‘Miss Moti’ Author Kripa Joshi on Promoting Positive Body Image Through her Comics

by Chhaya Nene

This post was originally published on our partner website India.com

Kripa Joshi is an illustrator and comic artist who is not afraid to speak her mind. It took her years and quite a bit of courage but this time, she has expressed her thoughts through “Miss Moti,” the story of an ordinary woman with an extraordinary imagination.

The artist is experiencing a wide range of success following the publishing of her comics, which readers say allow them to promote a positive body image. Moti means plump or large in Hindi. However, the way Joshi wants readers to it is by pronouncing the T slightly differently so that it could mean a pearl, also spelt as moti in Hindi.

Miss Moti[Photo Credit: MissMoti.com]

It’s Joshi’s background that allows you to see why both the comic and the artist are making waves. She was born in Nepal in 1978, the middle of three children. She was constantly surrounded by family and extended family who supported her artistic endeavors—in fact, there were five generations living under one roof.

Joshi went to school in Nepal until the 10th grade, when she traveled to India to begin schooling in Jaipur where she excelled in art. For her, familial support was crucial, she said.

“I think that is very important in our South Asian context because a lot of families can still discourage their children to pursue art,” she added.

It was in college when she began painting a series called “Sofa so Good” that focused on body image issues and being overweight. After college, she moved back home. She said she was pumped when she got the chance to pursue an MFA degree in illustration in New York. This is where the concept for “Miss Moti” was born. Unfortunately, another move caused the delay of the project.

Miss Moti[Photo Credit: MissMoti.com]

‘My husband’s work brought us to the UK. It was again a time of great change because we didn’t really know anyone here and it was difficult to leave all my friends and comic community in New York,” Joshi said.

Luckily, she decided not to let the move slow her down. She began volunteering at the local Cartoon Museum to gain some experience. Joshi soon began running her own art and comic workshops. When she finally had some time, she returned to working on “Miss Moti.”

“’Miss Moti’ came out of my struggle with body image issues like being overweight. I wanted to create a positive character that could achieve and accomplish things regardless of her size,” Joshi said. “I was inspired by my mother who, despite her weight, has never let it hold her back from doing anything. She is very active and full of energy.”

The name for the piece came from a friend who used to call her Moti.

Miss Moti[Photo Credit: MissMoti.com]

“I wanted to change this negative connotation into a positive one. I liked the fact the Moti could mean a plump woman, but if you pronounced the “T” differently it could also mean a pearl. So the name, and her logo, suggests that ‘Miss Moti’ might look plump and ordinary, but on the inside, she could be extraordinary and a gem of a person,” she said.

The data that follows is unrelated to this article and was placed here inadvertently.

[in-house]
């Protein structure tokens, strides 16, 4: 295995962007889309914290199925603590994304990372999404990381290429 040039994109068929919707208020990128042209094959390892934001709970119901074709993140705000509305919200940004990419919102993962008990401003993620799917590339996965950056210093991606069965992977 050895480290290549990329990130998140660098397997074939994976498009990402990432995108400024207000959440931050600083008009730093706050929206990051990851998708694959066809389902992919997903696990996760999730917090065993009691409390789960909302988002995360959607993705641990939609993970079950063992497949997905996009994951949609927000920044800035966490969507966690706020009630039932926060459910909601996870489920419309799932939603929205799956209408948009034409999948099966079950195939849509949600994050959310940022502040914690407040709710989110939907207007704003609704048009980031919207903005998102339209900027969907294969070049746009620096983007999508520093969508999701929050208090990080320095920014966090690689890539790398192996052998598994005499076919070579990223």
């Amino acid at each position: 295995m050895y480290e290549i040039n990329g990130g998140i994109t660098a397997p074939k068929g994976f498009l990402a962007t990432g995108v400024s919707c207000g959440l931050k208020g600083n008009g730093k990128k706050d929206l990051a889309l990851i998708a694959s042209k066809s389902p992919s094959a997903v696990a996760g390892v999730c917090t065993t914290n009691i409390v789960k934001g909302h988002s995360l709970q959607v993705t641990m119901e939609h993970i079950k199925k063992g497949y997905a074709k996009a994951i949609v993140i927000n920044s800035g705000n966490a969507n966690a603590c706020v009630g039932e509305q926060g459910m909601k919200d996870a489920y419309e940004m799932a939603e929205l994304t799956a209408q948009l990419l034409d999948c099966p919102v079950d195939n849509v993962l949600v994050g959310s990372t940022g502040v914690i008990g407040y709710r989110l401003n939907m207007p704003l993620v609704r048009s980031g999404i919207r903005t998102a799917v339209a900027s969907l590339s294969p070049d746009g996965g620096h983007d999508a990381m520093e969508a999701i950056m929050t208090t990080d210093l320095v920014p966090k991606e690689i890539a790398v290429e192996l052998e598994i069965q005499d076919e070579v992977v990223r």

The artist says it is her background that sets her apart from other comic artists who also deals body image issues.

“I come from a family in Nepal with five generations living under one roof. There is nearly a 100-year difference between my great-granny who is 101 and my two-and-a-half-year-old daughter! I have also studied and lived in Nepal, India, USA and now the UK, so I think it helps me be open-minded. Also, I think the character that I have created of ‘Miss Moti’ is pretty unique,” she explained.

Joshi adds that Moti is her proudest accomplishment.

“I am proud that I have been able to channel my negative experiences into a positive creative expression that has become an empowering symbol! I want to send the message that no one, neither men nor women, should let their negative body perceptions or inhibitions curtail them from achieving what they want in life.”

The artist also says that it’s important to cover uncomfortable topics. She said that a lot of the times, suffering from mental or emotional torment can leave you feeling lonely.

“It is important for those who can, to speak about their experiences and start a dialogue so that others do not feel isolated.”

Nowadays, the artist  juggles between taking care of her daughter, housework, and 12-15 hours where she actually gets a chance to work on “Miss Moti” and her other artwork. She is, however, grateful for her husband who she exclaims is a great cook! She also says she’s almost never asked about him.

“He has been a big supporter of ‘Miss Moti’ and has believed in me even when I haven’t believed in myself,” she added.

When she’s not working on “Miss Moti,” Joshi admits she love a good TV show when she gets the time.

“I enjoy watching movies and some funny TV shows, though I do not have as much time for them these days. I also like going to natural places like parks, forests or the seaside with the family.”

If you want to read more about “Miss Moti” or want to see what the comics look like, be sure to check out her website here.

ChhayaNeneChhaya Nene is a tenacious journalist and actress based in Los Angeles. Nene recently graduated with her Masters as Valedictorian from USC’s Annenberg School of Journalism and enjoys covering all types of news beats, especially hardnews, lifestyle, art & culture. Recently, Nene worked with Sir Patrick Stewart in his new pilot ‘Blunt Talk,’ and with Gisele Bundchen in an internationally broadcast fashion commercial.

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